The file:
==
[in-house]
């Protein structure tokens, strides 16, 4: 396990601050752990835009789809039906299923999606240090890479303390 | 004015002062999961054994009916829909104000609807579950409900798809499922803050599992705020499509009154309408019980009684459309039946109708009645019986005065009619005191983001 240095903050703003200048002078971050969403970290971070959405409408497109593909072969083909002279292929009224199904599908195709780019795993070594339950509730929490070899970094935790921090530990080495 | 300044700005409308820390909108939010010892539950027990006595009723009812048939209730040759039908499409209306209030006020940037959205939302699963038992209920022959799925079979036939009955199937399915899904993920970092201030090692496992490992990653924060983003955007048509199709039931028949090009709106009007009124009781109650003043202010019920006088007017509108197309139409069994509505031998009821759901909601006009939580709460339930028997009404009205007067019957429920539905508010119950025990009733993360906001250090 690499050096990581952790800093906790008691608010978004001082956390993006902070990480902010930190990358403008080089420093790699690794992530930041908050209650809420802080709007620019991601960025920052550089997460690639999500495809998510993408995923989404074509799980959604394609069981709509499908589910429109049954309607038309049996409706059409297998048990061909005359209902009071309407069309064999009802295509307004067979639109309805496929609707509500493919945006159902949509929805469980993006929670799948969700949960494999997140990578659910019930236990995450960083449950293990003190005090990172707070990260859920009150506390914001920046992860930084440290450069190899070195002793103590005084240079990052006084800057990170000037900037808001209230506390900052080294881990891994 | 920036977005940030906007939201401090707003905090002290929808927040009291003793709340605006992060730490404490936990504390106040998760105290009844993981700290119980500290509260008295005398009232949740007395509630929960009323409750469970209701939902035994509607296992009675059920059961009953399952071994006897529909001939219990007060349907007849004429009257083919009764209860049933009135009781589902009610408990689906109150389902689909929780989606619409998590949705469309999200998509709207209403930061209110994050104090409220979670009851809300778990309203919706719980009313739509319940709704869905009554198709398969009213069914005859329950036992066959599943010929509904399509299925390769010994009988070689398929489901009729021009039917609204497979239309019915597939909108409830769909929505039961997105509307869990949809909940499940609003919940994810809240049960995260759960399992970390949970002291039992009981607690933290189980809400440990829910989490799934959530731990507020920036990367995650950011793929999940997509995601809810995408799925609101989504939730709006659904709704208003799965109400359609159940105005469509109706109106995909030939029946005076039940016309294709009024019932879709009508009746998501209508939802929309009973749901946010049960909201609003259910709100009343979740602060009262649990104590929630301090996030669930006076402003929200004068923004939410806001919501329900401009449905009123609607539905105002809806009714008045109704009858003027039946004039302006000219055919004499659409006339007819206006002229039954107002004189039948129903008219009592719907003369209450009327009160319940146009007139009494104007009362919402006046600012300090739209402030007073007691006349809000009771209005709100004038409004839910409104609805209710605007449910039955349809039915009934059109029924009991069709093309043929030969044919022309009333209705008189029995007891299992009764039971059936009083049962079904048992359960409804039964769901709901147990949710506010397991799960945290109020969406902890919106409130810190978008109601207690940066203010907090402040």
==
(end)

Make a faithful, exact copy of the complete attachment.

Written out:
[in-house]
């Protein structure tokens, strides 16, 4: 396990601050752990835009789809039906299923999606240090890479303390 | 004015002062999961054994009916829909104000609807579950409900798809499922803050599992705020499509009154309408019980009684459309039946109708009645019986005065009619005191983001 240095903050703003200048002078971050969403970290971070959405409408497109593909072969083909002279292929009224199904599908195709780019795993070594339950509730929490070899970094935790921090530990080495 | 300044700005409308820390909108939010010892539950027990006595009723009812048939209730040759039908499409209306209030006020940037959205939302699963038992209920022959799925079979036939009955199937399915899904993920970092201030090692496992490992990653924060983003955007048509199709039931028949090009709106009007009124009781109650003043202010019920006088007017509108197309139409069994509505031998009821759901909601006009939580709460339930028997009404009205007067019957429920539905508010119950025990009733993360906001250090 690499050096990581952790800093906790008691608010978004001082956390993006902070990480902010930190990358403008080089420093790699690794992530930041908050209650809420802080709007620019991601960025920052550089997460690639999500495809998510993408995923989404074509799980959604394609069981709509499908589910429109049954309607038309049996409706059409297998048990061909005359209902009071309407069309064999009802295509307004067979639109309805496929609707509500493919945006159902949509929805469980993006929670799948969700949960494999997140990578659910019930236990995450960083449950293990003190005090990172707070990260859920009150506390914001920046992860930084440290450069190899070195002793103590005084240079990052006084800057990170000037900037808001209230506390900052080294881990891994 | 920036977005940030906007939201401090707003905090002290929808927040009291003793709340605006992060730490404490936990504390106040998760105290009844993981700290119980500290509260008295005398009232949740007395509630929960009323409750469970209701939902035994509607296992009675059920059961009953399952071994006897529909001939219990007060349907007849004429009257083919009764209860049933009135009781589902009610408990689906109150389902689909929780989606619409998590949705469309999200998509709207209403930061209110994050104090409220979670009851809300778990309203919706719980009313739509319940709704869905009554198709398969009213069914005859329950036992066959599943010929509904399509299925390769010994009988070689398929489901009729021009039917609204497979239309019915597939909108409830769909929505039961997105509307869990949809909940499940609003919940994810809240049960995260759960399992970390949970002291039992009981607690933290189980809400440990829910989490799934959530731990507020920036990367995650950011793929999940997509995601809810995408799925609101989504939730709006659904709704208003799965109400359609159940105005469509109706109106995909030939029946005076039940016309294709009024019932879709009508009746998501209508939802929309009973749901946010049960909201609003259910709100009343979740602060009262649990104590929630301090996030669930006076402003929200004068923004939410806001919501329900401009449905009123609607539905105002809806009714008045109704009858003027039946004039302006000219055919004499659409006339007819206006002229039954107002004189039948129903008219009592719907003369209450009327009160319940146009007139009494104007009362919402006046600012300090739209402030007073007691006349809000009771209005709100004038409004839910409104609805209710605007449910039955349809039915009934059109029924009991069709093309043929030969044919022309009333209705008189029995007891299992009764039971059936009083049962079904048992359960409804039964769901709901147990949710506010397991799960945290109020969406902890919106409130810190978008109601207690940066203010907090402040």